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Photo: Cheriss May / NurPhoto / Getty Images

Two Republicans senators are taking aim at former National Security Advisor Susan Rice over an email she sent herself during her last day in office to document a meeting between former FBI Director James Comey, former U.S. Deputy Attorney General Sally Yates, and President Obama about the Trump investigation.

Quick take: This will be treated like the Nunes FISA warrant memo by both the left and the right.

Is sending the email to herself particularly weird?

  • The conservative case: Sens. Lindsey Graham (R-S.C.), Chuck Grassley (R-IA), and conservative media, seem to think so. The meeting took place on January 5, but the letter was not written until two weeks later.
  • The liberal case: The Obama administration took active steps to memorialize the investigation before the Trump administration took office to prevent the new administration from deleting it, according to multiple media reports. Like the Nunes memo, the Rice self-email contains some detail benefiting supporters of the investigation — Obama tried to detach the White House from the criminal investigation unless it was absolutely necessary to withhold information from a suspected Russian asset.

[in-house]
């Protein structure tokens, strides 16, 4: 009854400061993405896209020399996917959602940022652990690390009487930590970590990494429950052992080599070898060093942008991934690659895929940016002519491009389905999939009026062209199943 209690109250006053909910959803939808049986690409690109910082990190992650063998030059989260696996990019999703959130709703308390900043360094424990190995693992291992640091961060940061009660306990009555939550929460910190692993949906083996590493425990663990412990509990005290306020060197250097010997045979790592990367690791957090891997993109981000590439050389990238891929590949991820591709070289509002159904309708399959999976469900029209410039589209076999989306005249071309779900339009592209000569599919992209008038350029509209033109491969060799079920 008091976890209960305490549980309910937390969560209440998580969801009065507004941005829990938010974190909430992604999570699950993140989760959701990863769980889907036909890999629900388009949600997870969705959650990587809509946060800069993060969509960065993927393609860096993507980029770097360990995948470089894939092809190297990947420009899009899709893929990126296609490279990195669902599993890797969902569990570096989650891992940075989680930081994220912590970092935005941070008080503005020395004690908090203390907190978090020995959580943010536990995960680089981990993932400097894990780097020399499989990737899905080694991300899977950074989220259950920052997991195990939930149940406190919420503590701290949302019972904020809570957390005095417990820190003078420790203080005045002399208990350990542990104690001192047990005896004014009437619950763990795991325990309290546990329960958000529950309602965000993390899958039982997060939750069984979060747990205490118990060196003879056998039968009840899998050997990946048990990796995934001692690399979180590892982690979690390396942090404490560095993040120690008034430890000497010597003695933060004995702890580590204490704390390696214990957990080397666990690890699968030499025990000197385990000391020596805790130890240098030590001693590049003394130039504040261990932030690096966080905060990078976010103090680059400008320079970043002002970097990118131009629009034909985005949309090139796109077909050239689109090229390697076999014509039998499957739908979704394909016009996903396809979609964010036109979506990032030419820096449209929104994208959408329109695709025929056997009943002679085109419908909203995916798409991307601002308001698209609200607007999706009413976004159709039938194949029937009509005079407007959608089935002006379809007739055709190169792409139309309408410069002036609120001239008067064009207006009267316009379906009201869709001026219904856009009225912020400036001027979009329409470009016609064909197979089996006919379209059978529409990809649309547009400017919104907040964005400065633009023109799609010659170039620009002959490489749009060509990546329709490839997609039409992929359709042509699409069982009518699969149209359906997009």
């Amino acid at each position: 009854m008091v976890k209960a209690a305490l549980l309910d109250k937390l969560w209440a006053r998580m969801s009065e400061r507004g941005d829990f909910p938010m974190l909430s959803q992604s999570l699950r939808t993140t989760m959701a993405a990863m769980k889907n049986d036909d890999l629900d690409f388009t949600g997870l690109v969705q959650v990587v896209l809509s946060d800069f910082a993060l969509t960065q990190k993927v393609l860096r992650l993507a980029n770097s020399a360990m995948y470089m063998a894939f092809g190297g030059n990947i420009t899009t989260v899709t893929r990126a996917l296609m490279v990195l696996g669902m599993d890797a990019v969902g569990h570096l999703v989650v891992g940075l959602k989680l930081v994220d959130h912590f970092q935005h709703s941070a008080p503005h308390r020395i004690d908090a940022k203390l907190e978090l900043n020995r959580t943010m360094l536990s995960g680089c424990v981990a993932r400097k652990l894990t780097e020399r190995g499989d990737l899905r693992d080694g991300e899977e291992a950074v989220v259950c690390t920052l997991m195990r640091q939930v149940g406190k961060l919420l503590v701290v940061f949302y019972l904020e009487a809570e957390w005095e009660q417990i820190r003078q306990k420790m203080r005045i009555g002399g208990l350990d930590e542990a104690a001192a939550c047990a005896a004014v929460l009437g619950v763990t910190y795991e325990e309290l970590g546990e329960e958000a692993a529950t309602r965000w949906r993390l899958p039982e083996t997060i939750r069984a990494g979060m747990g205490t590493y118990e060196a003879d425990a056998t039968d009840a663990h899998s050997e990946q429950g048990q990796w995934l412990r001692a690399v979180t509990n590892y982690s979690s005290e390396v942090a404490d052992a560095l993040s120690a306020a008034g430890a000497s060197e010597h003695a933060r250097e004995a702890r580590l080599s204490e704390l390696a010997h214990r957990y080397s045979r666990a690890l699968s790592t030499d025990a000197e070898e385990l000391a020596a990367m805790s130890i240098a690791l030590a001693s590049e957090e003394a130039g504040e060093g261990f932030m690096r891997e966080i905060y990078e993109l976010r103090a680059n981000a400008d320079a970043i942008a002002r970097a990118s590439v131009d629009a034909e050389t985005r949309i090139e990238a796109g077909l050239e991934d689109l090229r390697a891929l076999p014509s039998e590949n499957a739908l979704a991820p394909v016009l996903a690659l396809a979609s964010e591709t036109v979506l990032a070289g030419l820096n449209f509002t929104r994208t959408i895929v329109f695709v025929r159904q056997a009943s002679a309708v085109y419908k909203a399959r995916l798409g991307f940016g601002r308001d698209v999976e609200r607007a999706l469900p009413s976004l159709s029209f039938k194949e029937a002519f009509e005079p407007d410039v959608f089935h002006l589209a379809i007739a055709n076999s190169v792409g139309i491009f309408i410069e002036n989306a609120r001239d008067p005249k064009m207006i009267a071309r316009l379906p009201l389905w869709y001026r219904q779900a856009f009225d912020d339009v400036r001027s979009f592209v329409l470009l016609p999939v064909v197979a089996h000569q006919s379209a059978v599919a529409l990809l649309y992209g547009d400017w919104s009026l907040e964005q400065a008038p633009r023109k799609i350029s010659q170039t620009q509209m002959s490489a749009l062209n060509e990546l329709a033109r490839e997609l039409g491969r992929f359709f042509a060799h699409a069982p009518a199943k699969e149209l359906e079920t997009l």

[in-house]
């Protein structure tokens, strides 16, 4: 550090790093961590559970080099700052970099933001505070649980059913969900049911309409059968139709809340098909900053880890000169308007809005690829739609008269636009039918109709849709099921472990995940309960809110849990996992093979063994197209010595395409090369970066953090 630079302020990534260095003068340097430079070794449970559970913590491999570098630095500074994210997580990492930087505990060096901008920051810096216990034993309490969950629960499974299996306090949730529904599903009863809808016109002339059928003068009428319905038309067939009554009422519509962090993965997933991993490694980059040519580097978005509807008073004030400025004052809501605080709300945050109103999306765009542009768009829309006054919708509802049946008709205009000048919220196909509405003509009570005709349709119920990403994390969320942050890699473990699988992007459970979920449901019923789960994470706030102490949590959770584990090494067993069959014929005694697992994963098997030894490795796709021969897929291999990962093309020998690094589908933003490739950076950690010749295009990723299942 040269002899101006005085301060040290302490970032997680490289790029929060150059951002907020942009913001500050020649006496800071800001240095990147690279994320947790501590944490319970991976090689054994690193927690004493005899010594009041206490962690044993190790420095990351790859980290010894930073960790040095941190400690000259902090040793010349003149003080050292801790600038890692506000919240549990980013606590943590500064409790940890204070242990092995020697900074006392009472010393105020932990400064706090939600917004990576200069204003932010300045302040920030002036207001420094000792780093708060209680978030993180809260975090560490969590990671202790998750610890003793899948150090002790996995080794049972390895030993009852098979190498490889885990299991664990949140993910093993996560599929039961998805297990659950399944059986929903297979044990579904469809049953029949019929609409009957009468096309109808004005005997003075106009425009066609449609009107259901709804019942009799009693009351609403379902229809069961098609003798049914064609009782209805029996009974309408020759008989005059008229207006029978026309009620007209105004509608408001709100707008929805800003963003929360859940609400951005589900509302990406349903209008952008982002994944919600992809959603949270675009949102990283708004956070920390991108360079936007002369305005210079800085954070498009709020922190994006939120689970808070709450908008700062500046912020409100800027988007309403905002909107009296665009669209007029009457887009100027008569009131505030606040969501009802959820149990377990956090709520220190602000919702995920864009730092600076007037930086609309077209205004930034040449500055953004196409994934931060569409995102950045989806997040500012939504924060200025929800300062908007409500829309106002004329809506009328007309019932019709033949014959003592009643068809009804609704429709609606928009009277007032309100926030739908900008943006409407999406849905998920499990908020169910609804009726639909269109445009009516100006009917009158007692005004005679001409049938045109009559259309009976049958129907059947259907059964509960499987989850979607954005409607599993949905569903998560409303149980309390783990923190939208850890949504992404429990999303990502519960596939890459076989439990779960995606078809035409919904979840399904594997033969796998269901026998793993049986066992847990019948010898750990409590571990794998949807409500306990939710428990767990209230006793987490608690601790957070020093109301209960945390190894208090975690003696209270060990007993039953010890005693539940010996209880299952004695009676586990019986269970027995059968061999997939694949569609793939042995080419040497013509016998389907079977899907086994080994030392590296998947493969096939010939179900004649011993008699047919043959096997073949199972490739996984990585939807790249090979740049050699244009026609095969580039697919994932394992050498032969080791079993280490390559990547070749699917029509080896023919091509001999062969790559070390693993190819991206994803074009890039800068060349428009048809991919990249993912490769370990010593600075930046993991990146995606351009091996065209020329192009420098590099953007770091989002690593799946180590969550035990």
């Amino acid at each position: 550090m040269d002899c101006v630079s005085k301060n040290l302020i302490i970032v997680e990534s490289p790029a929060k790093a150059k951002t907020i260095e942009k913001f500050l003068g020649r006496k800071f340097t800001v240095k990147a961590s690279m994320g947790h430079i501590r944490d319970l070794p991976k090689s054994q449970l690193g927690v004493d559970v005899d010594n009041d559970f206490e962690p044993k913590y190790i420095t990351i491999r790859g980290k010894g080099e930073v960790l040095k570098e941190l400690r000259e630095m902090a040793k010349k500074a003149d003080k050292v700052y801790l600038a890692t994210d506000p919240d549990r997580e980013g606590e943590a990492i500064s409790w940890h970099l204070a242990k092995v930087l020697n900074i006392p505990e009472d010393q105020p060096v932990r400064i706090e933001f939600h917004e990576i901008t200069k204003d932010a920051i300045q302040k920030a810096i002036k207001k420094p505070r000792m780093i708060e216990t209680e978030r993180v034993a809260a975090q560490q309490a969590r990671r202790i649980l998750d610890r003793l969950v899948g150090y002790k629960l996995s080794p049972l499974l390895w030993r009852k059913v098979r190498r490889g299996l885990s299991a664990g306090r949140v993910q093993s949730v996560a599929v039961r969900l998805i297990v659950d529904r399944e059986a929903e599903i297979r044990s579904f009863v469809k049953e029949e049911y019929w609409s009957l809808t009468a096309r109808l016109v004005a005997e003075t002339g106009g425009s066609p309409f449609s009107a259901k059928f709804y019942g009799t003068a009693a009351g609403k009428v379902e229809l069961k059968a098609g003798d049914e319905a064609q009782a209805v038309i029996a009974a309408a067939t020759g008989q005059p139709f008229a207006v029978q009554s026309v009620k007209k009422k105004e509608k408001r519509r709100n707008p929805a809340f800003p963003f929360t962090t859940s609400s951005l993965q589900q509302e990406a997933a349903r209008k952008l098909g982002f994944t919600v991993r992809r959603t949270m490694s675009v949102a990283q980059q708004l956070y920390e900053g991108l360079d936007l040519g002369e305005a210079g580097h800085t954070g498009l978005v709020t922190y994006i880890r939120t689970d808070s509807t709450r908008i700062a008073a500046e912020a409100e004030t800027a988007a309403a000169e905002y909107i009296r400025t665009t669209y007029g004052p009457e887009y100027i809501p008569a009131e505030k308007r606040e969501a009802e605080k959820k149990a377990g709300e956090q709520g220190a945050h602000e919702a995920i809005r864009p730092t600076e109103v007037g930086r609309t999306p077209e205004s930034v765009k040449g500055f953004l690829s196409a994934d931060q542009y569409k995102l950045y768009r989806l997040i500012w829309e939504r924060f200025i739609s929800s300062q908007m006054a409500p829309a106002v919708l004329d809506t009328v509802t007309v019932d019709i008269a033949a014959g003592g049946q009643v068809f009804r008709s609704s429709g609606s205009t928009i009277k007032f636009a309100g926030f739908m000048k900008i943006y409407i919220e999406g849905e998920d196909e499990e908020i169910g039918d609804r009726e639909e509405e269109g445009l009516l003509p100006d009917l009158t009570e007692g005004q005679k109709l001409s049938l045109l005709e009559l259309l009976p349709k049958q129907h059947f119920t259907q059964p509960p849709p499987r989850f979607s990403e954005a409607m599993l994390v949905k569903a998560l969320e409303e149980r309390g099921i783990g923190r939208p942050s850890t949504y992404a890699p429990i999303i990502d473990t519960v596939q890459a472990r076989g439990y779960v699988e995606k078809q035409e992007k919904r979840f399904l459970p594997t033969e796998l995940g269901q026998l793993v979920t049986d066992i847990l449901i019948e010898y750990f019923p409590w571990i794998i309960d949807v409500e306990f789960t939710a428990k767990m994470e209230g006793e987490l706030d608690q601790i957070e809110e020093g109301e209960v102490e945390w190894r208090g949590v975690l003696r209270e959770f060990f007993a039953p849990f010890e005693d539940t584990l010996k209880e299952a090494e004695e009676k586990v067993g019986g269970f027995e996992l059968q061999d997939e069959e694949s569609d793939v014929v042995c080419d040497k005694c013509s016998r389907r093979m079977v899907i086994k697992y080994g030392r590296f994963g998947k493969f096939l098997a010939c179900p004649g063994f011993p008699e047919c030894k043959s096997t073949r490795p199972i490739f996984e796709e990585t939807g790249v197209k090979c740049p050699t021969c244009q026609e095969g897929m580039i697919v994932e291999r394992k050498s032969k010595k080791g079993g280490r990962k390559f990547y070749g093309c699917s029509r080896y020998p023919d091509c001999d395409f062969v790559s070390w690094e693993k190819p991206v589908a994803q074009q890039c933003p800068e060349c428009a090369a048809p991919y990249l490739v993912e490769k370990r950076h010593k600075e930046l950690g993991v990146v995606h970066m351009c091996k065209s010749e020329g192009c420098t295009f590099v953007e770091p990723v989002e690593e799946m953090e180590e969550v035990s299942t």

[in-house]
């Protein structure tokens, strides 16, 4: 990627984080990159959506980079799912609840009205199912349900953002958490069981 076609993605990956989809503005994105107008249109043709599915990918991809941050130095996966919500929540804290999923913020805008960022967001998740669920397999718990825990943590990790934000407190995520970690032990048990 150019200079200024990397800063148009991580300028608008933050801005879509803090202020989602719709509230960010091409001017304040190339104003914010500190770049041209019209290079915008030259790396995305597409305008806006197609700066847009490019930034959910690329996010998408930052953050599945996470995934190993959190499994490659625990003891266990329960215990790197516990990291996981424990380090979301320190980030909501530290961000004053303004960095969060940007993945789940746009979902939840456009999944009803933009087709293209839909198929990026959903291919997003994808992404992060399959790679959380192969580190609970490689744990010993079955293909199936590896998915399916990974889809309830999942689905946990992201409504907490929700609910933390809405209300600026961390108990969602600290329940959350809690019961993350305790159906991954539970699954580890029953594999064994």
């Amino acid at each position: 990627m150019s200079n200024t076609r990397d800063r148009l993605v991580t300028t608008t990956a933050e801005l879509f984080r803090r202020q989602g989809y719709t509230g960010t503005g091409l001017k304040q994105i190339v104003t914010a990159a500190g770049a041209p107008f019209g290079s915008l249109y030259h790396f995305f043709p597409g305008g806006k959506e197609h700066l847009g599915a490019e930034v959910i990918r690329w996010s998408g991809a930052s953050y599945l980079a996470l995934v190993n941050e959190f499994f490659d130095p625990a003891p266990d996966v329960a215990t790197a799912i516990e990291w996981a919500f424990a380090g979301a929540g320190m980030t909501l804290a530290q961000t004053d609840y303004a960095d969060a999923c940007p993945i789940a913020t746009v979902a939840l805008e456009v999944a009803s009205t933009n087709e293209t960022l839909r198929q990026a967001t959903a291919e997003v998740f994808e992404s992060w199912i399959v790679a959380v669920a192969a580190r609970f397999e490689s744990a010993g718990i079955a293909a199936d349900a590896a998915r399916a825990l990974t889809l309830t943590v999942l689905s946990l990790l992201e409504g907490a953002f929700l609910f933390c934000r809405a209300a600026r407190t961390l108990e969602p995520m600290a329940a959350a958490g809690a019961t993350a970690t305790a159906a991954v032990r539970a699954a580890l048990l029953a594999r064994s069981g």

What's next: Grassley and Graham are not just emphasizing the "unusual" record keeping — they are also focusing on whether the meeting contained reference to the Steele dossier and Carter Page.

The pair have made a more nuanced argument than House Intelligence Republicans that the FISA warrant against Carter Page should not have been granted. This could indicate that investigation is ongoing despite the fizzle of the House memo.

Go deeper

"Neanderthal thinking": Biden slams states lifting mask mandates

States that are relaxing coronavirus restrictions are making "a big mistake," President Biden told reporters on Wednesday, adding: "The last thing we need is Neanderthal thinking."

Driving the news: Texas Gov. Greg Abbott (R) said Wednesday he will end all coronavirus restrictions via executive order, although some businesses are continuing to ask patrons to wear face masks. Mississippi is lifting its mask mandate for all counties Wednesday, per Gov. Tate Reeves (R).

Cuomo: "I am not going to resign"

New York Gov. Andrew Cuomo apologized Wednesday for acting in a way that made women feel "uncomfortable," but insisted that he has "never touched anyone inappropriately" and said he will not resign.

Driving the news: Cuomo reiterated in his first public appearance since sexual harassment allegations surfaced that he will fully cooperate with a team of independent investigators appointed by New York Attorney General Letitia James, but suggested that demands for his resignation from were simply "politics."

Facebook to lift political ad ban imposed after November election

Photo Illustration by Omar Marques/SOPA Images/LightRocket via Getty Images

Facebook will finally allow advertisers to resume running political and social issue ads in the U.S. on Thursday, according to a company update.

The big picture: Facebook and rival Google instituted political ad bans to slow the spread of misinformation and curb confusion around the presidential election and its aftermath.